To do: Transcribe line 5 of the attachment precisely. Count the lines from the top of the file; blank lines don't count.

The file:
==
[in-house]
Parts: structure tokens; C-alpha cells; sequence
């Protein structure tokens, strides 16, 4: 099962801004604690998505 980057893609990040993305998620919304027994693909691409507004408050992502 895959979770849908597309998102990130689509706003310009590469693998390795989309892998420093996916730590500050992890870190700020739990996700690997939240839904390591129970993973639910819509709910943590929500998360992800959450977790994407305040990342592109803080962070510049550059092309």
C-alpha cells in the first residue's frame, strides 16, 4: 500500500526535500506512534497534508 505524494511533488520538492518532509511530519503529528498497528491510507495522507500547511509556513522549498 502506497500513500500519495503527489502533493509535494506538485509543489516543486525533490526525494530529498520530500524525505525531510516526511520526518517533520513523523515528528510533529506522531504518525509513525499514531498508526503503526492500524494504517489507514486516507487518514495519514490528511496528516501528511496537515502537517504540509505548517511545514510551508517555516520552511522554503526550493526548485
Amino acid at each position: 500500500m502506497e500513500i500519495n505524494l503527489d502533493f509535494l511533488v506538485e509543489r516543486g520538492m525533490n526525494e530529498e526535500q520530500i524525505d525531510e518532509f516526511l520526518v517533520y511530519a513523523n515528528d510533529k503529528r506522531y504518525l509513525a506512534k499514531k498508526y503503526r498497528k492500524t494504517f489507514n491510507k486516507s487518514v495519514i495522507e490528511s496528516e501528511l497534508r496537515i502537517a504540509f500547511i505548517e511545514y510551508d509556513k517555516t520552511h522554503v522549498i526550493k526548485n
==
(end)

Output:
Amino acid at each position: 500500500m502506497e500513500i500519495n505524494l503527489d502533493f509535494l511533488v506538485e509543489r516543486g520538492m525533490n526525494e530529498e526535500q520530500i524525505d525531510e518532509f516526511l520526518v517533520y511530519a513523523n515528528d510533529k503529528r506522531y504518525l509513525a506512534k499514531k498508526y503503526r498497528k492500524t494504517f489507514n491510507k486516507s487518514v495519514i495522507e490528511s496528516e501528511l497534508r496537515i502537517a504540509f500547511i505548517e511545514y510551508d509556513k517555516t520552511h522554503v522549498i526550493k526548485n